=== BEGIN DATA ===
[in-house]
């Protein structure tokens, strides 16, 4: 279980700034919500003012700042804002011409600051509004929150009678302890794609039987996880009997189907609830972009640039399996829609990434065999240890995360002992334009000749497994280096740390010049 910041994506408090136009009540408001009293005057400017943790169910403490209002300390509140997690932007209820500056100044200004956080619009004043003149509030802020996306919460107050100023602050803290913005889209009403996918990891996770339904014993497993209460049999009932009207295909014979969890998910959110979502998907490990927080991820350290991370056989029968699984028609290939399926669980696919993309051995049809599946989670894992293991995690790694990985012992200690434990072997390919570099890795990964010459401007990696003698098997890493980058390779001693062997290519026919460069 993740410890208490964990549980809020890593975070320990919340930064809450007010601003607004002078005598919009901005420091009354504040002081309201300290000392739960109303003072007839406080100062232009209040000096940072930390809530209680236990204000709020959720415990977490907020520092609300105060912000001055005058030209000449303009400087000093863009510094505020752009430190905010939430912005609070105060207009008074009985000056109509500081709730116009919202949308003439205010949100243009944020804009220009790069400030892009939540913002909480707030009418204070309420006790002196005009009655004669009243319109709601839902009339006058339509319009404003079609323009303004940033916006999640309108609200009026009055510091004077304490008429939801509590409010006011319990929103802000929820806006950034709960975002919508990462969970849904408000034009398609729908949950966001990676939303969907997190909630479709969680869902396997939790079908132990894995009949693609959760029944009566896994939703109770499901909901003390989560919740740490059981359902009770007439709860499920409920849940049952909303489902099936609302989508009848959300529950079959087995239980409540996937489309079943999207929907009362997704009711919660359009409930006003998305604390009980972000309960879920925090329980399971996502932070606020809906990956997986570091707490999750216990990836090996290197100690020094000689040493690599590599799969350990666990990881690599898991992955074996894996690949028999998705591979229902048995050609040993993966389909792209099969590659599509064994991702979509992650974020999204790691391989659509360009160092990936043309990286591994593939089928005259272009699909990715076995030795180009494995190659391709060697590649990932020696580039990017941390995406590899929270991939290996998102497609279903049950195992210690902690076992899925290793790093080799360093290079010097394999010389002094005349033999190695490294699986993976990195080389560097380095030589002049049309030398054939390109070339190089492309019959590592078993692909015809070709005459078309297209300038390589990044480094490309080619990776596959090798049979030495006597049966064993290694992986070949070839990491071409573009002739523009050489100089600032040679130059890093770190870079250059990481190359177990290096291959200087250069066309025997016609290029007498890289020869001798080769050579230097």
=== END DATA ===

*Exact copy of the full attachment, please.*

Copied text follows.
[in-house]
């Protein structure tokens, strides 16, 4: 279980700034919500003012700042804002011409600051509004929150009678302890794609039987996880009997189907609830972009640039399996829609990434065999240890995360002992334009000749497994280096740390010049 910041994506408090136009009540408001009293005057400017943790169910403490209002300390509140997690932007209820500056100044200004956080619009004043003149509030802020996306919460107050100023602050803290913005889209009403996918990891996770339904014993497993209460049999009932009207295909014979969890998910959110979502998907490990927080991820350290991370056989029968699984028609290939399926669980696919993309051995049809599946989670894992293991995690790694990985012992200690434990072997390919570099890795990964010459401007990696003698098997890493980058390779001693062997290519026919460069 993740410890208490964990549980809020890593975070320990919340930064809450007010601003607004002078005598919009901005420091009354504040002081309201300290000392739960109303003072007839406080100062232009209040000096940072930390809530209680236990204000709020959720415990977490907020520092609300105060912000001055005058030209000449303009400087000093863009510094505020752009430190905010939430912005609070105060207009008074009985000056109509500081709730116009919202949308003439205010949100243009944020804009220009790069400030892009939540913002909480707030009418204070309420006790002196005009009655004669009243319109709601839902009339006058339509319009404003079609323009303004940033916006999640309108609200009026009055510091004077304490008429939801509590409010006011319990929103802000929820806006950034709960975002919508990462969970849904408000034009398609729908949950966001990676939303969907997190909630479709969680869902396997939790079908132990894995009949693609959760029944009566896994939703109770499901909901003390989560919740740490059981359902009770007439709860499920409920849940049952909303489902099936609302989508009848959300529950079959087995239980409540996937489309079943999207929907009362997704009711919660359009409930006003998305604390009980972000309960879920925090329980399971996502932070606020809906990956997986570091707490999750216990990836090996290197100690020094000689040493690599590599799969350990666990990881690599898991992955074996894996690949028999998705591979229902048995050609040993993966389909792209099969590659599509064994991702979509992650974020999204790691391989659509360009160092990936043309990286591994593939089928005259272009699909990715076995030795180009494995190659391709060697590649990932020696580039990017941390995406590899929270991939290996998102497609279903049950195992210690902690076992899925290793790093080799360093290079010097394999010389002094005349033999190695490294699986993976990195080389560097380095030589002049049309030398054939390109070339190089492309019959590592078993692909015809070709005459078309297209300038390589990044480094490309080619990776596959090798049979030495006597049966064993290694992986070949070839990491071409573009002739523009050489100089600032040679130059890093770190870079250059990481190359177990290096291959200087250069066309025997016609290029007498890289020869001798080769050579230097």